Research Discussion Paper – RDP 2003-02 Do Collective Action Clauses Influence Bond Yields? New Evidence from Emerging Markets


This paper provides new empirical evidence relevant to the debate over the desirability of reforms to the way that financial markets and the international community deal with sovereign debt crises. In particular, given the ongoing opposition of investors and some sovereigns to greater use of collective action clauses (CACs) in emerging market bonds, we present new evidence on the way that financial markets have priced the use or non-use of CACs.

We supplement existing evidence that the use of CACs in Euromarket issues has not affected yields on new bond issues through an event study that shows that decisions by issuers to change away from, or to, the use of CACs has also not affected the pricing of issuers' existing stock of debt in the secondary market. We also provide new evidence on the pricing of a large sample of bonds in the secondary market on 31 January 2003. The data show that even after the intense debate about sovereign debt restructuring through 2002, the inclusion or absence of CACs still had no economically or statistically significant impact on yields as of early 2003. Hence we conclude that investors still had not focused on which bonds have CACs, or that they believe that the inclusion of CACs is not relevant to the pricing of debt.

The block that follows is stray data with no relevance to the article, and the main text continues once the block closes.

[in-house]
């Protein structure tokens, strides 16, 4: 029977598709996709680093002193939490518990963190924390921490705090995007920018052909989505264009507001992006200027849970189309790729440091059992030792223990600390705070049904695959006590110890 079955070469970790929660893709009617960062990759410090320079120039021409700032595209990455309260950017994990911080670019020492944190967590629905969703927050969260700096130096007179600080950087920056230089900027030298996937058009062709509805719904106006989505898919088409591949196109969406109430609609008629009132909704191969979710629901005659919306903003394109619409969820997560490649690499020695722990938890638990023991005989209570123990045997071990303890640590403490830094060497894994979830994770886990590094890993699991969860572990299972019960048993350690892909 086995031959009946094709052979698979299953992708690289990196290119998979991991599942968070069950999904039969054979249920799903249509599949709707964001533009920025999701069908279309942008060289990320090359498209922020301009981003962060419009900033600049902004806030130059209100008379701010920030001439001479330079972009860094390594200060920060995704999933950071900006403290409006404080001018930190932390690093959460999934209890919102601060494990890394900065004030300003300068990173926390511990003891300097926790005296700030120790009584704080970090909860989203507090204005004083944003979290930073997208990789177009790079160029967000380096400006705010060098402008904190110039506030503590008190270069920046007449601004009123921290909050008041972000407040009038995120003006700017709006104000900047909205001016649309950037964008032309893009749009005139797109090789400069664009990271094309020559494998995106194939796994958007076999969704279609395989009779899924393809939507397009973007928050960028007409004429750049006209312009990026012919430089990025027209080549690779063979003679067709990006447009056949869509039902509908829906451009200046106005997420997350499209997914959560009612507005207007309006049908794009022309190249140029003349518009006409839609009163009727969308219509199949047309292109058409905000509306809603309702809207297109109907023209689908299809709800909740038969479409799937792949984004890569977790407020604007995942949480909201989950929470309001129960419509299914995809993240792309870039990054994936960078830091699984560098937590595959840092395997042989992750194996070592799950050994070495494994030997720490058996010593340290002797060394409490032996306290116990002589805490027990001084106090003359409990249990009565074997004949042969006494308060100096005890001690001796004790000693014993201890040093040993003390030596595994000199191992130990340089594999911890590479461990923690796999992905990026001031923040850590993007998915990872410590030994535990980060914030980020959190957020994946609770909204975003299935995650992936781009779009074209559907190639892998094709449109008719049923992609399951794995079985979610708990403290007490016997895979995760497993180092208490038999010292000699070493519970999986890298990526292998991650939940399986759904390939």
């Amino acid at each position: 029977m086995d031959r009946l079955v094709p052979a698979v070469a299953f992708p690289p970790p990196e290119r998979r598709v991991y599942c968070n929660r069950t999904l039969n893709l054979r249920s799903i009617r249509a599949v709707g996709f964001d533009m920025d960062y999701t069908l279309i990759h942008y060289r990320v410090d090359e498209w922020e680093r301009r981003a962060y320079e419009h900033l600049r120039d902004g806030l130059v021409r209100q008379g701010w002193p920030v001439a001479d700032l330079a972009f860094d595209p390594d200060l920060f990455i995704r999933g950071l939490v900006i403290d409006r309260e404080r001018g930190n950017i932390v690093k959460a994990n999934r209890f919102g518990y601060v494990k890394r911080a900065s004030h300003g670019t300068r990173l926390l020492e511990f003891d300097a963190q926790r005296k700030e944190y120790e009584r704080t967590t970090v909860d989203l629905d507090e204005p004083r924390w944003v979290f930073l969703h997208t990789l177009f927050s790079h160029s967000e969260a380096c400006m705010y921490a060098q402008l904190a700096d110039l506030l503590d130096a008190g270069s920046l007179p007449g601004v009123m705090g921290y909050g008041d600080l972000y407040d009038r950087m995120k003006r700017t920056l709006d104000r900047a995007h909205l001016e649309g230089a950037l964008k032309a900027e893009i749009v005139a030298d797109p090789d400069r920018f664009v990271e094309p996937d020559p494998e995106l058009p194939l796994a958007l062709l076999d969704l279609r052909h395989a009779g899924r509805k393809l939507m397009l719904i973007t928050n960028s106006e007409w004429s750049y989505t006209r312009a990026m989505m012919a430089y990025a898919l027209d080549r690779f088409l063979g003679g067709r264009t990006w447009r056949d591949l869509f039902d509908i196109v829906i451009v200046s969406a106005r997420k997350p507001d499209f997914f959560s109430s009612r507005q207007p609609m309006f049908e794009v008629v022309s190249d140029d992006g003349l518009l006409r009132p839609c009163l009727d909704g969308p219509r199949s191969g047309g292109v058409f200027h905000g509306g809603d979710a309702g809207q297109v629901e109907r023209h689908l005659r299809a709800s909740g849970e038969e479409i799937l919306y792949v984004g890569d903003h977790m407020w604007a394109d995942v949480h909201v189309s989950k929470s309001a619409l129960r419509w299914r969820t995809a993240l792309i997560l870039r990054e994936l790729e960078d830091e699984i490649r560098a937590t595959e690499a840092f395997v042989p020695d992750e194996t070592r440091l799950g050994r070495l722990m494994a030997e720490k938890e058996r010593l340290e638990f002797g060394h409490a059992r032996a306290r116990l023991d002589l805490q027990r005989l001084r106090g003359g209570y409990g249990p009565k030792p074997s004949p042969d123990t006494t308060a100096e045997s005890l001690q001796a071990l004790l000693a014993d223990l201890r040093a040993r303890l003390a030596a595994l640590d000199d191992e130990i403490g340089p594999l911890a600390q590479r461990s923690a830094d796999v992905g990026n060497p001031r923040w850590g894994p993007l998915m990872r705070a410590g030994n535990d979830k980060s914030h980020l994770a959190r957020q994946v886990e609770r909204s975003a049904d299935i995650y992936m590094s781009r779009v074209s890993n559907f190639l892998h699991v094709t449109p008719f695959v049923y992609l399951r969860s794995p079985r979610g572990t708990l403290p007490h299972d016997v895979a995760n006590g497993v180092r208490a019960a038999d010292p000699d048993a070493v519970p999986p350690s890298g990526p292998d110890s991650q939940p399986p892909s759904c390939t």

The empirical evidence therefore suggests there is no good reason why there cannot be greater use of CACs, including in bonds sold into the US market. A strong case can be made that investors will benefit from well-targeted reforms to the way that sovereign debt crises are handled. Indeed, Mexico's successful sale of global bonds with CACs on 26 February 2003 – the first placement of bonds with CACs by an emerging market sovereign into the US market – suggests that the long-held opposition to CACs in some quarters may be easing.

View the Paper